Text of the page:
MAY COMPOSER: FRANZ LISZT
Un Sospiro “A sigh” – S144/3 in D Flat Major, 1845 – 1849
Liszt never called this piece Un Sospiro apparently, it was given this subtitle by others and it stuck. Personally I think it suits it well. Un Sospiro is a light and fluttering piece of music. It has a calming, transcendental feeling. The melody tinkling lightly above a flowing background of what are called arpeggios — where chord notes are played out of sequence and often up or down an octave. Liszt dedicated this concert étude to his Uncle Eduard who was like a modern-day manager.
Un Sospiro reminds of raindrops falling on the ocean. A cascade of raindrops hitting the roof of a tin boathouse, an upturned canoe, the grey-blue body of the sea. A soft melody, on the edge of the shore with the sea’s constant wash of waves. The rain waivers between soft and hard. The waves wash in and go out, all the while getting bigger, louder until a giant wave crashes against the sand, while raindrops pound down from above.
Watch Marc-André Hamelin playing this piece
This piece is an étude — a study of the technique of crossing hands. One hand plays the simple melody, the other the flowing background. The hands, according to Liszt’s instructions on the score, alternate constantly melody and arpeggios. The pattern becoming quite complex towards the end of the piece. There seems to be some argument among pianists about whether playing this piece properly means you need to follow Liszt’s instructions to the letter or not. Liszt was said to have giant hands (I’ve heard a rumour about that he broke his hand once after making a special hand stretching machine), and if your hands are smaller the technique for this piece becomes more of a challenge.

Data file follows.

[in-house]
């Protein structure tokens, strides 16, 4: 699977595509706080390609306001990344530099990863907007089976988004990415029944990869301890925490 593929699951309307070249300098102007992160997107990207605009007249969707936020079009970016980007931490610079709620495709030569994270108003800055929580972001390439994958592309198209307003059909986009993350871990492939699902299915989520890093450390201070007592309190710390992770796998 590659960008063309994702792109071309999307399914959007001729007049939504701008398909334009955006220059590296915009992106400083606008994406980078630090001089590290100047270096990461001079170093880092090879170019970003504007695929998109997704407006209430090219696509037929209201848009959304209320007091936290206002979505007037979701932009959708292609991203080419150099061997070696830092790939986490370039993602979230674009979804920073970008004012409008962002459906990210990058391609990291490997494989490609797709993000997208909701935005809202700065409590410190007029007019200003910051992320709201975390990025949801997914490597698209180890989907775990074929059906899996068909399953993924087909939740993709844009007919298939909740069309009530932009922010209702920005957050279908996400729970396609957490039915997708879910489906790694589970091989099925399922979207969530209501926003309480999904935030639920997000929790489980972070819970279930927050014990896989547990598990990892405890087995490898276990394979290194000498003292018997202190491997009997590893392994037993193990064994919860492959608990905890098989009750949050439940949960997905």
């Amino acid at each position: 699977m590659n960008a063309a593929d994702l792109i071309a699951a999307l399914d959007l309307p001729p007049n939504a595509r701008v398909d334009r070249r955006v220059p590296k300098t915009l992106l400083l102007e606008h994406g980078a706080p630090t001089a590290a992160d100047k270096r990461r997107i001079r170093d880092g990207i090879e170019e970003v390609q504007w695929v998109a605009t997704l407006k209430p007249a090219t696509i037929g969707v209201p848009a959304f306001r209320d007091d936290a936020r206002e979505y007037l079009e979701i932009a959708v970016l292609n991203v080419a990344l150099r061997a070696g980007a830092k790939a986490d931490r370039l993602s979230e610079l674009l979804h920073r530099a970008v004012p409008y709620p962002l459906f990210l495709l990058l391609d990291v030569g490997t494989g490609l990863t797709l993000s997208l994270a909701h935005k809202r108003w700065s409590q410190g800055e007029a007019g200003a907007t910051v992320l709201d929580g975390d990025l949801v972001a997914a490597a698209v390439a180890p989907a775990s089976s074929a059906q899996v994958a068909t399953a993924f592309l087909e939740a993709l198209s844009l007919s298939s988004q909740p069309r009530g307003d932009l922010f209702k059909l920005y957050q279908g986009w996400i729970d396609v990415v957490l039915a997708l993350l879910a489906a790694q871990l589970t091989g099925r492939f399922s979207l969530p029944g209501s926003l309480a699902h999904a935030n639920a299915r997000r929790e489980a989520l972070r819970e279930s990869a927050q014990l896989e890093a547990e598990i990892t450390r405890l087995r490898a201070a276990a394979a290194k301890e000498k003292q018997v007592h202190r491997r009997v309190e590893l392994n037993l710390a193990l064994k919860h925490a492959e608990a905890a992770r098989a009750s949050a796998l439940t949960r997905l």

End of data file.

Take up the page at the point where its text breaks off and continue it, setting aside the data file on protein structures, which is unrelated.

While this is an étude in the traditional sense, a study of a skill or technique, it was also written as part of a trio of concert études (Trois études de concert), meant for public performance.
I get the feeling music was all about the performance for Liszt. Somehow all the restlessness he exhibited in his life, from the dubious beginnings of his love-affairs, to his flirtations with becoming a clergyman later in life, comes out in his compositions. Even when he’d ceased his rock-star style touring of Europe and settled in Weimar, Germany as their music director many of the pieces he wrote, like the ones I have looked at this month, have become some of the most popularly performed.
*images in order of appearance courtesy of, public domain, Dave Green via CC, Alan Levine via Flickr, public domain.